Yesterday was spent making my last 10+ hour round trip from Vegas to LA. I packed up everything that won’t be needed for my one-week hotel stay, interview clothes (just in case)  and then possibly a couple of trips, and took it to Abbi’s to be put in storage.  She  already told me I had “way too much shit,” and rolled her eyes when we toted another full carload into her apartment.  Once again, I reminded her that if I was going to be living somewhere in the fall I’d need all that “shit.” If I wasn’t, we could go though and pitch.  I didn’t remind her that half of the “shit” in our storage unit was hers, and she has a place to live.

During the four years Bill and I were stationed in Hawaii we didn’t own a TV. My time was spent cooking, baking all our bread, knitting, sewing, quilting, learning to be Abbi’s mom, directing the cherub choir at the base chapel, and attending officers’ wives club functions as well as being involved in the youth group at our church.  I had friends on base, and one of them was teaching me to paint. I spent Abbi’s naps at the kitchen table honing my new skills. Being a full-time-stay-at-home-mom was my full-time job, and I loved it. We bought our first TV when we got transferred to Lowry AFB in Denver and wanted Abbi to be able to watch Sesame Street and Mr. Rogers (and I got hooked on Murder She Wrote). After that, even owning a TV, I’d spend my evenings reading and listening to good music.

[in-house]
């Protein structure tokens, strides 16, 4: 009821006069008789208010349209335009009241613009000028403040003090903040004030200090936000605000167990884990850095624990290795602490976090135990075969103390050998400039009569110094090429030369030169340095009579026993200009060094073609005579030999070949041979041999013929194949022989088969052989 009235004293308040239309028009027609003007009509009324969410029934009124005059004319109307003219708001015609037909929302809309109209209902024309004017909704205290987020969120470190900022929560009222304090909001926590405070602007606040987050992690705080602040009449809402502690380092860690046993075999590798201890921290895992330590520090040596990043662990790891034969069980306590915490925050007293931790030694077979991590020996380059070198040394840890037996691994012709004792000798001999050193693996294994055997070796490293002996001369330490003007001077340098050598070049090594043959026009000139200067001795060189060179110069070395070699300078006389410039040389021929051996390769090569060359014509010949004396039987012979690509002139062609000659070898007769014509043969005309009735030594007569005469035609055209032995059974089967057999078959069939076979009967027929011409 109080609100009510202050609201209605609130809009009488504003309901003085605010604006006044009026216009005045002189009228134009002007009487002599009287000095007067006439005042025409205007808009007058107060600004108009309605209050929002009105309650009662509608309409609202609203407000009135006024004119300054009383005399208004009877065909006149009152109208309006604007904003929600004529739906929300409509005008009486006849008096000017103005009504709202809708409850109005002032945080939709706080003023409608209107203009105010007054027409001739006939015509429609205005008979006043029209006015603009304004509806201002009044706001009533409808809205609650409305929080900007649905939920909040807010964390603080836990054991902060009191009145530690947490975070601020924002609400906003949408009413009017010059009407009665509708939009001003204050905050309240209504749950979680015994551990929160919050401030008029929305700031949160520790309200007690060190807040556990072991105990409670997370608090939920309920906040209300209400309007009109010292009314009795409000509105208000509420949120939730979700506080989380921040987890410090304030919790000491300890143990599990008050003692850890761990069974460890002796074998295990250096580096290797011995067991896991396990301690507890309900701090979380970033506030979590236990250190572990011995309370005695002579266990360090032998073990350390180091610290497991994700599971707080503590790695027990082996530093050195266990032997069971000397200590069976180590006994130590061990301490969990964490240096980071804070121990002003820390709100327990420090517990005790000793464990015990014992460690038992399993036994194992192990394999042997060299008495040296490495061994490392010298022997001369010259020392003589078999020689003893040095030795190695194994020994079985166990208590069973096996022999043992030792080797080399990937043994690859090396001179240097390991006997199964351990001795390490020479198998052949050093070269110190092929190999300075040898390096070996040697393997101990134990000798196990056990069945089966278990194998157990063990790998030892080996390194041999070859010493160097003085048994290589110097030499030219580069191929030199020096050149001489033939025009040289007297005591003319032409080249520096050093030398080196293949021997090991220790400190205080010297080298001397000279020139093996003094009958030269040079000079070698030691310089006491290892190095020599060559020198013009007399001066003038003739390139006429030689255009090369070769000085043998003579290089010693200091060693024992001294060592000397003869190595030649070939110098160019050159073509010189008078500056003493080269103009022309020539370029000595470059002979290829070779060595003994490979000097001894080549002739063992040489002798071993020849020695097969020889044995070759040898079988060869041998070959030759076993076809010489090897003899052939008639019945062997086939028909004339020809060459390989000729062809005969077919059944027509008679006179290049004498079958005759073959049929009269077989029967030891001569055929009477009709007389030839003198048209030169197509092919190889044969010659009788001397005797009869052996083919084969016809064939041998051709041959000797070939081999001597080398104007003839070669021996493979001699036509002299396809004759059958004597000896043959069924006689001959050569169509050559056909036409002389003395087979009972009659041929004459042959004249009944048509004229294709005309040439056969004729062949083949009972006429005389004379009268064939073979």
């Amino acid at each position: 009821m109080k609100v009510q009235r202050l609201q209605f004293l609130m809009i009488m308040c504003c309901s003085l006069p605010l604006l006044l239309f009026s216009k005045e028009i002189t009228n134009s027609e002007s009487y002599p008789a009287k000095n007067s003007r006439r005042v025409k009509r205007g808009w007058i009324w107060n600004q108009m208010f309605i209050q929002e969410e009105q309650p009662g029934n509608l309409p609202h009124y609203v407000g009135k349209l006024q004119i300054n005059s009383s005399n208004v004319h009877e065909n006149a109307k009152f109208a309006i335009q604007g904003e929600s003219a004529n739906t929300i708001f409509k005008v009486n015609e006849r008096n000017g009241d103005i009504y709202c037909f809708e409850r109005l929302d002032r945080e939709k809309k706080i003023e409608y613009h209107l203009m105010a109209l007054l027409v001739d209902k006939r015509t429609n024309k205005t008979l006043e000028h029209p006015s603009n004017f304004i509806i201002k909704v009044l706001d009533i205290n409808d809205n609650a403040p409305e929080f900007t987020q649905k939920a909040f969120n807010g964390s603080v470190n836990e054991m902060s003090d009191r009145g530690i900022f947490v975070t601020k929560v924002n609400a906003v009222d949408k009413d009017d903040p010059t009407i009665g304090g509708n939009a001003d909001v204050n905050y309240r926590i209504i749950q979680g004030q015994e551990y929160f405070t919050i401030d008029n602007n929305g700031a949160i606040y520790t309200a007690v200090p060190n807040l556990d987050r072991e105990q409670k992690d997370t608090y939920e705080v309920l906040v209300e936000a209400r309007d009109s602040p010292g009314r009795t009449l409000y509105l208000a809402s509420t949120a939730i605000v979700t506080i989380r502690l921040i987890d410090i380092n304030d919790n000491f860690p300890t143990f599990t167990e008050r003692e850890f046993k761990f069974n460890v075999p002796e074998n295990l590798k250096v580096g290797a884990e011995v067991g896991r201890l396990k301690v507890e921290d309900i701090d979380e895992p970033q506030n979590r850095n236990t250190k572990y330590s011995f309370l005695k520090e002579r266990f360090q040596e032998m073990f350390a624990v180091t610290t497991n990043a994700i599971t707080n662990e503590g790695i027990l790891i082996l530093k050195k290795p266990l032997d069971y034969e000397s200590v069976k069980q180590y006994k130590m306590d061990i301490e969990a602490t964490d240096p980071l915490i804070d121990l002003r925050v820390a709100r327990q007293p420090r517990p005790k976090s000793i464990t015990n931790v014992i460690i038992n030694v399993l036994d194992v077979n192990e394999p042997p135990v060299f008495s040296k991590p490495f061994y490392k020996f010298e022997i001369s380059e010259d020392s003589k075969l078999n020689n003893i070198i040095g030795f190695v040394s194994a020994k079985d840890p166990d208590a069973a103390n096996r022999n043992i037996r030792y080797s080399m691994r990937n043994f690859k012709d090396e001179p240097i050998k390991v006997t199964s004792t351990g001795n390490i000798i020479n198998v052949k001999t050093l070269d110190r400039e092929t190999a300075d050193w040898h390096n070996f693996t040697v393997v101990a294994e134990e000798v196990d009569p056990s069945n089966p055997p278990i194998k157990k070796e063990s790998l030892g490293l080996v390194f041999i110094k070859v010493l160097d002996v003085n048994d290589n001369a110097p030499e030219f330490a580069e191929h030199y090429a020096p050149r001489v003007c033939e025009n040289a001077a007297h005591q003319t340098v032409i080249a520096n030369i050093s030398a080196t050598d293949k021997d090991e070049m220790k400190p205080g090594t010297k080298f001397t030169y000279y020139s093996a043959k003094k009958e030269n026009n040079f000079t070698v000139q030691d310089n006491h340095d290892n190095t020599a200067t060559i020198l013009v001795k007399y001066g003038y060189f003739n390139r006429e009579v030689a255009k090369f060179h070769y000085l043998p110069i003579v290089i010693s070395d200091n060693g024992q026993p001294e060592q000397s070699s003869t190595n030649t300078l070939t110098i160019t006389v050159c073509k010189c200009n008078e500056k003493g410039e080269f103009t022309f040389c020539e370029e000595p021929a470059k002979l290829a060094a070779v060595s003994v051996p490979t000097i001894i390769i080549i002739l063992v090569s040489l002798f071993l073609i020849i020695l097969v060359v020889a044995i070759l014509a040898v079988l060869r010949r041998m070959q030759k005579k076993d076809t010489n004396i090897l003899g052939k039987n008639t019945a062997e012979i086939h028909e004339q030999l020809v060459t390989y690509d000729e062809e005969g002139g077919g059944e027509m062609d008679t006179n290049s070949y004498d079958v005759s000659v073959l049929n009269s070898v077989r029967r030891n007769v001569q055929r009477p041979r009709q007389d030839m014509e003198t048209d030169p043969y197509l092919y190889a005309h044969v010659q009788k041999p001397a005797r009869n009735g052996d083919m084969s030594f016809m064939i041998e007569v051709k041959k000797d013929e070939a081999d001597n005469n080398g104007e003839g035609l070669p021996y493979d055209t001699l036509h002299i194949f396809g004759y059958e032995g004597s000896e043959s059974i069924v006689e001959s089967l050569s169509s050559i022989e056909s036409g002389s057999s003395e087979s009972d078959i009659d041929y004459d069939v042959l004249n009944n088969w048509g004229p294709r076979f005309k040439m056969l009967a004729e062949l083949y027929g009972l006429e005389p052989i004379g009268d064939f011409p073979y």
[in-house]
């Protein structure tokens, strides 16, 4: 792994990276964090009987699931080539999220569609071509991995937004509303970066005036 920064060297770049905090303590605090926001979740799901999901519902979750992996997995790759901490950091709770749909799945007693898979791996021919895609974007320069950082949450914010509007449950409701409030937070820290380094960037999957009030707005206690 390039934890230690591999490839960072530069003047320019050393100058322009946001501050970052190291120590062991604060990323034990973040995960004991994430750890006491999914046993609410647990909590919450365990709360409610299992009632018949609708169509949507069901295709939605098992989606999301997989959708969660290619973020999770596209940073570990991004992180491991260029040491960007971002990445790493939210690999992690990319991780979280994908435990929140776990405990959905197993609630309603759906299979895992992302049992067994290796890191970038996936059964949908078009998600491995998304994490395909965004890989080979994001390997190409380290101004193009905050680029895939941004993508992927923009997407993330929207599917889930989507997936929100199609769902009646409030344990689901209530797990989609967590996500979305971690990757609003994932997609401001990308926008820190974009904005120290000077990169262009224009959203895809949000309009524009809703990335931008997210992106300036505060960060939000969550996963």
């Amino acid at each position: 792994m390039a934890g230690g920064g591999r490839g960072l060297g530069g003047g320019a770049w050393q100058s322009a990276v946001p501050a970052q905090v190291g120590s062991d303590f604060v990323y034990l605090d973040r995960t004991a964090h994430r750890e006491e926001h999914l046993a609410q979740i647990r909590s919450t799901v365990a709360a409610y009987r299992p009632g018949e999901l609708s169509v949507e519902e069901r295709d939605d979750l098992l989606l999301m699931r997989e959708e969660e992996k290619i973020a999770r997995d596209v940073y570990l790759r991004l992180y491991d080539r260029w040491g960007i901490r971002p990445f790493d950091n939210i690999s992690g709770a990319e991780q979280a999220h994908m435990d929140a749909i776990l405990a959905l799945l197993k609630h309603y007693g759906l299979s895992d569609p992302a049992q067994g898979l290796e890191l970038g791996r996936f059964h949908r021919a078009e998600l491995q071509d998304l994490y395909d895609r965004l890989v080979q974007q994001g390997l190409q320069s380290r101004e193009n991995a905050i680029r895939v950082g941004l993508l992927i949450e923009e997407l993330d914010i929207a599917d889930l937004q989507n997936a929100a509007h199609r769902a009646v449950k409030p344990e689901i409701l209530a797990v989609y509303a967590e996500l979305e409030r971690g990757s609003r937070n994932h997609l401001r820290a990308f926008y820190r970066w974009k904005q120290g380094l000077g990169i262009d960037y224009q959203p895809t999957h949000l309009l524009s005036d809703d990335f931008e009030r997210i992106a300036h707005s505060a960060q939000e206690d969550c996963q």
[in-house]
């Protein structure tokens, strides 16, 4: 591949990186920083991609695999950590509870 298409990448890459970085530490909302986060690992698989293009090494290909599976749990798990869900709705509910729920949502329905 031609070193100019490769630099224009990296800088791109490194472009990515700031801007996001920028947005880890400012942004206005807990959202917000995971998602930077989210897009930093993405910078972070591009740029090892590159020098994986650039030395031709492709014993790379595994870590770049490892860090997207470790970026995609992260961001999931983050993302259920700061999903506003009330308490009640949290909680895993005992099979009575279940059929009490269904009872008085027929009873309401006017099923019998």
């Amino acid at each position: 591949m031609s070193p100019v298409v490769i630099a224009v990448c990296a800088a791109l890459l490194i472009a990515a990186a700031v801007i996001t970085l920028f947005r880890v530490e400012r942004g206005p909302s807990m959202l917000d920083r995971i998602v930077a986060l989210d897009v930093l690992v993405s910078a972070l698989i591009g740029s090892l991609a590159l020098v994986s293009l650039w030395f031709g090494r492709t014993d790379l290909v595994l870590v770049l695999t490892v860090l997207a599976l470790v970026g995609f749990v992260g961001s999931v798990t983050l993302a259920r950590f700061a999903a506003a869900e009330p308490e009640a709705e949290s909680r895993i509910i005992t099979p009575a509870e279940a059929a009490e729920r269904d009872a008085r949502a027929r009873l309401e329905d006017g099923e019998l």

I owned a TV. It didn’t own me.

Living in a sorority house with 35 – 200 girls is different. There’s a staff to oversee, walk-throughs to make sure no one threw up on the carpet the night before and didn’t think it was their job to clean it up, finding things that need to be fixed (there are always things that need to be fixed), maintenance men to escort to their job and chaperone while they’re working in girls’ living areas, and the fun part spending time with the girls and  watching “Boys Meet World,” “Criminal Minds,” or “Jeapordy” marathons or joining in  a “Mama Mia” sing-a-long.  But no matter  how interesting the outside-the-job-life of a house director is, 9.5 out of 10 times, you’re going to walk into her apartment and the TV will be on.